Unions, garment manufacturers and industry watchdogs are insisting that an air of conciliatory calm has settled over the recently tempestuous garment workers' wage talks - at least for now.
But behind the diplomatic language, the bargaining details are unknown, and the well-being of the roughly 300,000-strong work force remains hanging in the balance, industry observers have told the Post.
The wage talks between the Garment Manufacturers Association of Cambodia (GMAC) and the 17 garment and shoe unions of the Interfederation Committee (IC) continued on September 18. The IC has asked that the basic minimum wage be increased from US$45 to $82 a month, but no one is letting on much about the results so far about the battle for the increase - a dispute that nearly resulted in a general strike earlier this year
"Why would they want to fight? The press are looking are for a fight, but both sides understand they need each other," said Alonzo Suson, country program director of the American Center for International Labor Solidarity (ACILS) who, along with the International Labor Organization (ILO) is facilitating the talks.
All sides are keeping close wraps on the progress of the proceedings, and another session has been scheduled for September 30.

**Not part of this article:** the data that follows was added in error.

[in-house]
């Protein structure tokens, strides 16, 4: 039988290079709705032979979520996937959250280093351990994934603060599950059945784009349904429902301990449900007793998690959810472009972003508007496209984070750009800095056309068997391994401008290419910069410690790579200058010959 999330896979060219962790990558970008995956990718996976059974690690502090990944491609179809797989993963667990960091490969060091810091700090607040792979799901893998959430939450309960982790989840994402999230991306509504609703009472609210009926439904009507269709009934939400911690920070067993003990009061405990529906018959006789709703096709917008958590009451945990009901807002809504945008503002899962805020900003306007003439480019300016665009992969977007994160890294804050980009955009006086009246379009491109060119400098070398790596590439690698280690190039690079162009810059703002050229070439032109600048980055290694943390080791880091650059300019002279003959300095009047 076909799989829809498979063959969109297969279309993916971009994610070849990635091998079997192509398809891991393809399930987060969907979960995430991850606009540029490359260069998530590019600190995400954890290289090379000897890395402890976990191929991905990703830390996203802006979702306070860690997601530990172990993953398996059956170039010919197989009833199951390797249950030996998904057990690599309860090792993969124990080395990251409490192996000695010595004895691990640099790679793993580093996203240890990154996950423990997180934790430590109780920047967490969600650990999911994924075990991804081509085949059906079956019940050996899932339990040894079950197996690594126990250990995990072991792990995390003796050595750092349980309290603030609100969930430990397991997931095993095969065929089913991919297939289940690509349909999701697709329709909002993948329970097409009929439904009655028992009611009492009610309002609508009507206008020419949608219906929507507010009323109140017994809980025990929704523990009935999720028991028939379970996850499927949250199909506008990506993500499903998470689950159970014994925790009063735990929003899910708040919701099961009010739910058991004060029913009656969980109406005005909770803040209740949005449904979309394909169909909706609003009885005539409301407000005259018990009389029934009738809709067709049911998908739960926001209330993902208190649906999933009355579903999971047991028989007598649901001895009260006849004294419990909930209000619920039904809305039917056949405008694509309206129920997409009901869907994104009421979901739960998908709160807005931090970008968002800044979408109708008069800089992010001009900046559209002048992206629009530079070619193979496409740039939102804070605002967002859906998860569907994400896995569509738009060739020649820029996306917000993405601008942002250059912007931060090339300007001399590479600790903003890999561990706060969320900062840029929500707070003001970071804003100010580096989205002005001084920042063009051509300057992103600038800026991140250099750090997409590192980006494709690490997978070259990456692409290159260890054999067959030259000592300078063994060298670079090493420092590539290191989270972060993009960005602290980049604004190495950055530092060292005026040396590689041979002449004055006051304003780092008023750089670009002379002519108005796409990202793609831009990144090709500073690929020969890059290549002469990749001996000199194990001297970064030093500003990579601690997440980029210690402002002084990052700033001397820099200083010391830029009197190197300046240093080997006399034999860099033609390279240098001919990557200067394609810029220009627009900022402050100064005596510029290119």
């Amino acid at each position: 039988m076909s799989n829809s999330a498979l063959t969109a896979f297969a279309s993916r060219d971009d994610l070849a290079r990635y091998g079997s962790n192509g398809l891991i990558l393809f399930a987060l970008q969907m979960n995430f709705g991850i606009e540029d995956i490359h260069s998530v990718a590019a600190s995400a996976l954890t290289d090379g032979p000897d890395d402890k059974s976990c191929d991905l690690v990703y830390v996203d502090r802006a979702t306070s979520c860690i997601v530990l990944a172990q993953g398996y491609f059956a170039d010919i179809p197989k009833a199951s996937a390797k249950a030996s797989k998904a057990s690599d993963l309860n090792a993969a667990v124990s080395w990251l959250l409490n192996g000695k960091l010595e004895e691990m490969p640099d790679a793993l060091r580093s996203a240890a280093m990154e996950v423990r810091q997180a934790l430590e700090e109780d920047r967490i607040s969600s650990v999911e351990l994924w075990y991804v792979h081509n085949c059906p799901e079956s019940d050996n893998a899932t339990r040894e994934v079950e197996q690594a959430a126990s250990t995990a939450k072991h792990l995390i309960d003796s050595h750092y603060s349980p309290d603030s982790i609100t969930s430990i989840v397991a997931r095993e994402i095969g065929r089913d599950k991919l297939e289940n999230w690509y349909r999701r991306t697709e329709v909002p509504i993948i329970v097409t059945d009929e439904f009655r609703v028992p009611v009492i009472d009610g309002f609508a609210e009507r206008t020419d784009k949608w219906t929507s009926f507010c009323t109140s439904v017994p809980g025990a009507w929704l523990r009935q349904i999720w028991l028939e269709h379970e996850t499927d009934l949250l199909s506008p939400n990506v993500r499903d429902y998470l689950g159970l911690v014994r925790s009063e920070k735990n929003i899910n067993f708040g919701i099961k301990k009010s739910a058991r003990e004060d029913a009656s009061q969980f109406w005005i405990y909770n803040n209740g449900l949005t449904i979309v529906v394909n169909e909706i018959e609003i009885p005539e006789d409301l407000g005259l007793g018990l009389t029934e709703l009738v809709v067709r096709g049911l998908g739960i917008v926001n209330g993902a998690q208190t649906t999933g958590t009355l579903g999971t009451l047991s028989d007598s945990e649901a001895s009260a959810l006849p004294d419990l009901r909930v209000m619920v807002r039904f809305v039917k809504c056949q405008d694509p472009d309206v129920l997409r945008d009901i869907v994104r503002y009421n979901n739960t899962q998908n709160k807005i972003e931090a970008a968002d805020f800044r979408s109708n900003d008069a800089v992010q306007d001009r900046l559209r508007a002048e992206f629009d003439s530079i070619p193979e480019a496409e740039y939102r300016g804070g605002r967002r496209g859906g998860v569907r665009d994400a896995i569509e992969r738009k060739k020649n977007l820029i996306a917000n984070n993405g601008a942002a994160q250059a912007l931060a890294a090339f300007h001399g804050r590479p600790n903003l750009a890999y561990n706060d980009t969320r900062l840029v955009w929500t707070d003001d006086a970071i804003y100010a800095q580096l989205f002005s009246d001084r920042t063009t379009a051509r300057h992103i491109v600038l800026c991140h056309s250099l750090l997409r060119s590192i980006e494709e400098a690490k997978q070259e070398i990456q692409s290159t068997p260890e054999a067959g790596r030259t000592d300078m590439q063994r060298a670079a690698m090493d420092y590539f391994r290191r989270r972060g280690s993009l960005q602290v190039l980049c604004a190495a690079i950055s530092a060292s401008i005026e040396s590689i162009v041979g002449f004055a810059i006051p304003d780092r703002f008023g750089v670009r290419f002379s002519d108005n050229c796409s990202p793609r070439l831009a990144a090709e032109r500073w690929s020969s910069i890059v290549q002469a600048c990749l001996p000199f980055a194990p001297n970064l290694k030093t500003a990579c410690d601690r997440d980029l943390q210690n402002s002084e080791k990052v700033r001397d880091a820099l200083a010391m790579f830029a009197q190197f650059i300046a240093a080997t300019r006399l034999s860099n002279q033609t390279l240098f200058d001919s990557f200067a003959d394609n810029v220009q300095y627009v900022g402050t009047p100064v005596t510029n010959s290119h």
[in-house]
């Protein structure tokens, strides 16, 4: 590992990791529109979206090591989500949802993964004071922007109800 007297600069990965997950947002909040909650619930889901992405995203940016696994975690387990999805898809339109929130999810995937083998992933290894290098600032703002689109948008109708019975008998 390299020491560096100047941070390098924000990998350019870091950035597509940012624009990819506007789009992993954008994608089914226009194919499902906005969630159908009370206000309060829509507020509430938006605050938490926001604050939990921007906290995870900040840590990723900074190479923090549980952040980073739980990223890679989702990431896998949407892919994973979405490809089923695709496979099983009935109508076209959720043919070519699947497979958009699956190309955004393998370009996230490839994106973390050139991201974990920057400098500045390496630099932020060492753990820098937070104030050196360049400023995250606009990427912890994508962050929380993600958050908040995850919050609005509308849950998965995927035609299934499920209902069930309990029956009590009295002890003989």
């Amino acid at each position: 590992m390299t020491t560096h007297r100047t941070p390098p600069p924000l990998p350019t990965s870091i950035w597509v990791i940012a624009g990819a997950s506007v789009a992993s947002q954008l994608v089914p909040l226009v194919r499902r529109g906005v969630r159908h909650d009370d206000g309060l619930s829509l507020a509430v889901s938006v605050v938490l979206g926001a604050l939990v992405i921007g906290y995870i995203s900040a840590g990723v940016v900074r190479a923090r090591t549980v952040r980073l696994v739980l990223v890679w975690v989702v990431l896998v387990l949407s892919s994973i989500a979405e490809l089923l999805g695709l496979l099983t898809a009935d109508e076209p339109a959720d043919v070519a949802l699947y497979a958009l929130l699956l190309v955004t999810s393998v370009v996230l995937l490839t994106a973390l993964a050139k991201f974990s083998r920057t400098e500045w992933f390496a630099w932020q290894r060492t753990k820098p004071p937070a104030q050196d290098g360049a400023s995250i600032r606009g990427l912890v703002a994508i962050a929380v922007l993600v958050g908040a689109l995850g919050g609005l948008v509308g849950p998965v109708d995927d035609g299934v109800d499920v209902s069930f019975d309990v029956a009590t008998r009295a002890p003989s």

"I think the fact that they're going to be meeting again [is a good sign]," said Suson.
"GMAC has made a commitment that there's going to be an increase. Both sides are trying to understand what this means in terms of competition and productivity in business, and how you get businesses interested in Cambodia. Both sides need each other [otherwise] there's going to be no industry."
Suson said Cambodia has fewer than 300 export factories and Vietnam and Bangladesh have thousands. "The bottom line of this discussion is how to get stability in the industry so buyers don't go somewhere else."
Ken Loo, secretary general of GMAC, expressed similar optimism, but would not comment on any specifics nor confirm any negotiated figures.
"We understand the difficulties on the part of the unions and they understand our difficulties as employers," Loo said. "We hope to iron out our differences and, hopefully, an amicable solution will be reached soon.
"We have not managed to come to a consensus yet and we will definitely continue to negotiate past September 30 because we have many things to negotiate."
Local press had quoted a spokesman from the IC saying the unions had dropped their wage increase demand from $82 to $63.
"I don't know where they get that figure," Suson said.
In their final pre-meeting proposals, GMAC offered a $2 increase to the minimum wage.
"The unions feel that [$82 per month] is what it would take for basic survival," Suson said.